✨Keepin' It Sparkly!✨

At FlowArt, we’re all about supporting neurodivergent adults and those with intersecting identities including LGBTQ+, nonmonogamous, and kinky folx. Dive into our inclusive courses, podcast, and newsletter for fresh insights and affirming, culturally competent info that celebrates you!

About Dr. Misty

Dr. Misty Gibson earned her PhD in Counselor Education and Supervision in 2020 (yeah, THAT year). This milestone fueled her dream of teaching, mentoring, and supervising counselors-in-training with a neurodivergent-affirming approach. When she's not shaping future therapists at Antioch University Seattle or The Chicago School of Professional Psychology, she's running her vibrant group practice, FlowArt Therapy.

At FlowArt Therapy, we focus on supporting the mental health needs of neurodivergent and queer folx. And guess what? Dr. Misty is also an AASECT Certified Sex Therapist! She’s passionate about working with people in open relationships, polyamorous networks, and the BDSM community. Dr. Misty is all about breaking boundaries and celebrating diversity in every form. 🌟

About Michell

Michell Brockman is a Licensed Mental Health Counselor in Washington state, who earned her Master’s in Clinical Counseling in 2022. As a neurodivergent human herself, Michell gets the struggles of navigating a world with neuronormative expectations.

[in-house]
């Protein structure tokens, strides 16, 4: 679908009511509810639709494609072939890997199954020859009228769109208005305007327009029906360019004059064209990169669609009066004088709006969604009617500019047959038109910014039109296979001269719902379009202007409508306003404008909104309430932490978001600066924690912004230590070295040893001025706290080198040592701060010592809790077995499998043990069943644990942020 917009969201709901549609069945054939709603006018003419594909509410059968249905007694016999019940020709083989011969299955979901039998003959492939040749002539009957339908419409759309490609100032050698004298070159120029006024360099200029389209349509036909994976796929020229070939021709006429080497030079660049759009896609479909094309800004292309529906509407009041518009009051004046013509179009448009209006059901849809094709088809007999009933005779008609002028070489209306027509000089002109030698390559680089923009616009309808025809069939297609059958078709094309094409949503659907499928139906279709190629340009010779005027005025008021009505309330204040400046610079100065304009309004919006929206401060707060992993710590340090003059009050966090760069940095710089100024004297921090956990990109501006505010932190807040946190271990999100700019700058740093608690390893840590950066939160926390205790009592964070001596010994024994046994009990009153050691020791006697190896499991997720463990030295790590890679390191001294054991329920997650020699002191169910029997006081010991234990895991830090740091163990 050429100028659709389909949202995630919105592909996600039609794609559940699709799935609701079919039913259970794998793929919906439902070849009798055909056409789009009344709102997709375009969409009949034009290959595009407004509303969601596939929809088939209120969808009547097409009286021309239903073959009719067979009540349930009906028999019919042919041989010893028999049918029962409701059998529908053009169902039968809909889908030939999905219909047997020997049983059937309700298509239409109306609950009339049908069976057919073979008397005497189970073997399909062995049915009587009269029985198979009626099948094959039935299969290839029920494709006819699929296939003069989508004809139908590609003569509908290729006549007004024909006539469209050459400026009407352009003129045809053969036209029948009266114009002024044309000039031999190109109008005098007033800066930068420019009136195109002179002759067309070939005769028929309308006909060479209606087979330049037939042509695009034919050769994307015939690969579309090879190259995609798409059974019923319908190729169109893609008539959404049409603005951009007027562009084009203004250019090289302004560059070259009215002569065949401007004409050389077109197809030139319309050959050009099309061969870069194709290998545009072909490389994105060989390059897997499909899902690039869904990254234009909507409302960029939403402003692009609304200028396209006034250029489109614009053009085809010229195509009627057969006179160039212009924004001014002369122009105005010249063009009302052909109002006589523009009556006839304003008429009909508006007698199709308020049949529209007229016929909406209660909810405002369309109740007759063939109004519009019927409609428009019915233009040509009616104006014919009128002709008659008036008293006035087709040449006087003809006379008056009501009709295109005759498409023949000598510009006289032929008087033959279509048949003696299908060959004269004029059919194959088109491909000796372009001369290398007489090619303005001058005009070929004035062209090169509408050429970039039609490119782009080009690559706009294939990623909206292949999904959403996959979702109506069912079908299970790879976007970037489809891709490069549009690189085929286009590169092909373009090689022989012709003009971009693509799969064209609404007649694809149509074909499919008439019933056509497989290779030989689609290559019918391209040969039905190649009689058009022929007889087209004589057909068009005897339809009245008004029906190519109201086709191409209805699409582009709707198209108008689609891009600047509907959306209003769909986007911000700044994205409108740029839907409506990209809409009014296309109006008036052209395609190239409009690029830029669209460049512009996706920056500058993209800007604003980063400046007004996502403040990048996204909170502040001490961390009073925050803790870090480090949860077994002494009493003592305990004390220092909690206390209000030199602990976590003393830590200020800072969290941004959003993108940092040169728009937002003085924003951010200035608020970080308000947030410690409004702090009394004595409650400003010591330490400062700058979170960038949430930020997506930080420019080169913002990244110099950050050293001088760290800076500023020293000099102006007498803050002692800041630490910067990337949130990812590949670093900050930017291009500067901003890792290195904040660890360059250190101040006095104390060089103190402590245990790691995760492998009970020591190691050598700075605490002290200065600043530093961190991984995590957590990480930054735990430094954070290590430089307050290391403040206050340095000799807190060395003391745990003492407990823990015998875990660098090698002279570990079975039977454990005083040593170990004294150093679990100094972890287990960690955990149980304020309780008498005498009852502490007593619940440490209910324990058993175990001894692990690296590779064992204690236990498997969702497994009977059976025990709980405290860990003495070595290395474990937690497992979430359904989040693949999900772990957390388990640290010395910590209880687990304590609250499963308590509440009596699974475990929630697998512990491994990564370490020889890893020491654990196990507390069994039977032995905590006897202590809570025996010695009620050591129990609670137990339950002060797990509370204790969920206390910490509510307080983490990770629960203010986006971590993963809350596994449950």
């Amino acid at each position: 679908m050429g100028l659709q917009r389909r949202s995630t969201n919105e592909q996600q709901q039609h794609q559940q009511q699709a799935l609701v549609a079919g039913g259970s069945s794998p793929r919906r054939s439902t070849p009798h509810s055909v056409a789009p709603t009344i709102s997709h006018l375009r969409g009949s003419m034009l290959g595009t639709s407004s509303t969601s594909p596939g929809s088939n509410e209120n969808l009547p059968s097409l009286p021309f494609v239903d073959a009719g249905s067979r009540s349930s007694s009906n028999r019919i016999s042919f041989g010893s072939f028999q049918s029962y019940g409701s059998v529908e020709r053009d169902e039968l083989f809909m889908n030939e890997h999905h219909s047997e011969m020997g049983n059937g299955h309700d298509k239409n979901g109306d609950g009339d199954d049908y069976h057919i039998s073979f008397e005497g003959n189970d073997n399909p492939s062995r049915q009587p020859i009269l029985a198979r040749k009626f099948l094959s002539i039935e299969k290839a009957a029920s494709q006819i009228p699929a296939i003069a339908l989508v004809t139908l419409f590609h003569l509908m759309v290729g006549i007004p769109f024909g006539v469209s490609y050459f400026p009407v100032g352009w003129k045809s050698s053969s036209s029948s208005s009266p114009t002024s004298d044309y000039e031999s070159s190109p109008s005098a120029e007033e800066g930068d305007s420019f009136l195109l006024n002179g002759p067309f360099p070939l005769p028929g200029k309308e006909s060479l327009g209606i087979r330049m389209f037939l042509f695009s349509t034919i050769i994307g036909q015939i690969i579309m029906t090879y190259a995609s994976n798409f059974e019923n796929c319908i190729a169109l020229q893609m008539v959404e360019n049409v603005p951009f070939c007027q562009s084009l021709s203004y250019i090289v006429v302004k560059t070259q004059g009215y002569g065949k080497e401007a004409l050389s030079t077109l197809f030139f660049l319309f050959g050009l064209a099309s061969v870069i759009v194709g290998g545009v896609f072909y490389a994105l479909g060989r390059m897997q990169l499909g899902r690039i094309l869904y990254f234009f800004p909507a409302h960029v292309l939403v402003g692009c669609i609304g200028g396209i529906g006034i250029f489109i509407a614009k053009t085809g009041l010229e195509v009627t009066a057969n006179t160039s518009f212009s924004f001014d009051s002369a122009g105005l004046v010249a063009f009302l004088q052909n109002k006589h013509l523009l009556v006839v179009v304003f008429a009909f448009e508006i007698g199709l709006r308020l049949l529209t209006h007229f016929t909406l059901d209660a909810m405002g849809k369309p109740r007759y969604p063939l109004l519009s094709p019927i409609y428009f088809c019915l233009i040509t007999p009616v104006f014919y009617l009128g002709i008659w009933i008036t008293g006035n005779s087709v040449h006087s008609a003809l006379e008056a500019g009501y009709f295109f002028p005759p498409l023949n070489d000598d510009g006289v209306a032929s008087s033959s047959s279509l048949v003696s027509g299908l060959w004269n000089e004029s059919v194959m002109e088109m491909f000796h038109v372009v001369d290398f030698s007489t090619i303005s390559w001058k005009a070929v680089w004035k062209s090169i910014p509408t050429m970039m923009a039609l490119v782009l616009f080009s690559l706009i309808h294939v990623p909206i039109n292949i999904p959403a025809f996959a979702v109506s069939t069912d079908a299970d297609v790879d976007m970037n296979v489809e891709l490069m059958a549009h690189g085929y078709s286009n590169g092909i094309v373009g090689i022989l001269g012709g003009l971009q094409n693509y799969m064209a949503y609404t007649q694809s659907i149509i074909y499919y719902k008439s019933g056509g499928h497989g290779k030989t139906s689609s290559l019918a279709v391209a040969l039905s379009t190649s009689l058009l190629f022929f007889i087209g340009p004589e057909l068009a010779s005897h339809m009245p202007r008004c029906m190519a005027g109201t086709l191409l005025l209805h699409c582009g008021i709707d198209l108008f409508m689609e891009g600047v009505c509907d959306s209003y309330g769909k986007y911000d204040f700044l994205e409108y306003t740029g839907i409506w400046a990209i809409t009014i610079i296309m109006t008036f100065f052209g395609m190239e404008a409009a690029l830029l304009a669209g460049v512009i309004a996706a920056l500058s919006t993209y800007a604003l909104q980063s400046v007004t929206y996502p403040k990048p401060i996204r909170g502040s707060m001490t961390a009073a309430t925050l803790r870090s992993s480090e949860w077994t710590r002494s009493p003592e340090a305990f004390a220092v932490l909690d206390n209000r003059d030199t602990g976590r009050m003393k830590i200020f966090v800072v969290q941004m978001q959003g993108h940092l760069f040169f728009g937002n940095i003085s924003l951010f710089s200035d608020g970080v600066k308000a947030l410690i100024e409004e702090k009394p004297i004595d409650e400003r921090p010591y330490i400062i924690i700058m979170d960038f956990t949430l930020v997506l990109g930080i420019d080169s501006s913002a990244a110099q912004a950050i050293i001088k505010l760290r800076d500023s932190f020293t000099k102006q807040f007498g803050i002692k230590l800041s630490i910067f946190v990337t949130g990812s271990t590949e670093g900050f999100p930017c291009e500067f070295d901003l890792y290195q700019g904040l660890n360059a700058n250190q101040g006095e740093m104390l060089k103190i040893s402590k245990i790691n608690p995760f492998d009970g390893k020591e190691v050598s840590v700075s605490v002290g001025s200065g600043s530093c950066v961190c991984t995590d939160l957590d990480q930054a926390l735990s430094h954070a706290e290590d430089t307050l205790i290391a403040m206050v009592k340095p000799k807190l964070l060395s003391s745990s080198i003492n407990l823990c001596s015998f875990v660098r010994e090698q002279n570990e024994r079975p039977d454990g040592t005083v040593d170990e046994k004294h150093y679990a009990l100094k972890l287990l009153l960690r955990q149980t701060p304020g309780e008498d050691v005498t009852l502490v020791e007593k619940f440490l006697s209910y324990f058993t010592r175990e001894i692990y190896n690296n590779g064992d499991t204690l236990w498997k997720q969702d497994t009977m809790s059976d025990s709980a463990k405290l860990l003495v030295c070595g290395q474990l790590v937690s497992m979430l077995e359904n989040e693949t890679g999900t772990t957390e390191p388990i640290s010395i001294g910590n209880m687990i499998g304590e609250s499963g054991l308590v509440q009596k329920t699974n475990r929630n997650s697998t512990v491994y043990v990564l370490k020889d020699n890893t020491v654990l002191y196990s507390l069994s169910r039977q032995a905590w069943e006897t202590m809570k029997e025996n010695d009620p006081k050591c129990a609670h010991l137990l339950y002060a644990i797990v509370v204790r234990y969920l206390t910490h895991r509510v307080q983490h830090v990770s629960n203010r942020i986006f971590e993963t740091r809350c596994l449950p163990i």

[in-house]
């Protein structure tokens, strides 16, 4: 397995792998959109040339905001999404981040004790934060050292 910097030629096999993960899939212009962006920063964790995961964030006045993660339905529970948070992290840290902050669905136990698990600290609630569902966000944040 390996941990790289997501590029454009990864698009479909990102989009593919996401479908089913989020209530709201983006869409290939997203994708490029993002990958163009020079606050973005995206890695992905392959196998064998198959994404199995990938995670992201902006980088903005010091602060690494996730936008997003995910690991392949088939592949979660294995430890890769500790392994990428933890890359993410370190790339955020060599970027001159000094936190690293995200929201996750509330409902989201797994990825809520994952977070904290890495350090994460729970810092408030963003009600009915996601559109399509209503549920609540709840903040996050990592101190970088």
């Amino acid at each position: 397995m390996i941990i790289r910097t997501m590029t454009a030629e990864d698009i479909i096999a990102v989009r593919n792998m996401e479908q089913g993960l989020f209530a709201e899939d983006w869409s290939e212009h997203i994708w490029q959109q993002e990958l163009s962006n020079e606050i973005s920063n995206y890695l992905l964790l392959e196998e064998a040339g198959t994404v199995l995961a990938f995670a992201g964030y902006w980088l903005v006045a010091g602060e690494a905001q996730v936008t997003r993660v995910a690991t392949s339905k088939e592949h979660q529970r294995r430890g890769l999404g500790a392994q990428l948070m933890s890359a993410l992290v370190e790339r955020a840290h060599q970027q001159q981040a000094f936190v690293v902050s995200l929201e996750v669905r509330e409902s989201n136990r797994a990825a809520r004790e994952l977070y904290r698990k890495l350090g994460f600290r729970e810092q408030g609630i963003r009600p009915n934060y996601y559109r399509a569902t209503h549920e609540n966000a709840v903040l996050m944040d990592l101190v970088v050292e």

Working alongside Dr. Misty at FlowArt Therapy, Michell is passionate about supporting neurodivergent adults, the LGBTQIA community, kink and BDSM enthusiasts, and those in polyamorous and ENM relationships. A trauma-informed therapist, she loves using EMDR, parts work, and somatic body-focused therapies to help her clients thrive.

Michell always dreamed of being a therapist (and an artist), and now she’s both! Constantly learning and creating, Michell loves sharing her knowledge and unique perspective with the world. 🌟

It all started with an inquiry—Michell reached out to FlowArt Therapy for a clinical internship, when Dr. Misty was just a lone sole provider, and the magic began! Under Dr. Misty's supervision, Michell thrived through her internship and associate licensing, and now, they work side by side as colleagues and professional partners throughout all of FlowArt. With a shared passion for advocating and raising awareness about the awesomeness of being neurodivergent and queer, they’ve grown the FlowArt community from FlowArt Therapy to include FlowArt Academy, and their quirky podcast, Neurosparkly. Together, they're enhancing our world to learn, accept, and support neurodivergent humans through knowledge, courses, and general fun!

At FlowArt, we’re expanding beyond therapy to bring you awesome courses, a fabulous newsletter, and our super fun podcast. Why? Because we want to support neurodivergent folx everywhere—not just in Washington state! Our mission is to build a vibrant community of support, awareness, and inclusion that spans states and countries, connecting people who might never have met otherwise.

As neurodivergent individuals ourselves, we know how tough it can be to make close connections. That’s why we’re creating a space where you can show up as your most authentic self. We want to know you, and we want you to know us. Let’s make this community sparkle together! 🌟

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Diagnoses and Labels: Two Sides of The Coin

June 09, 20243 min read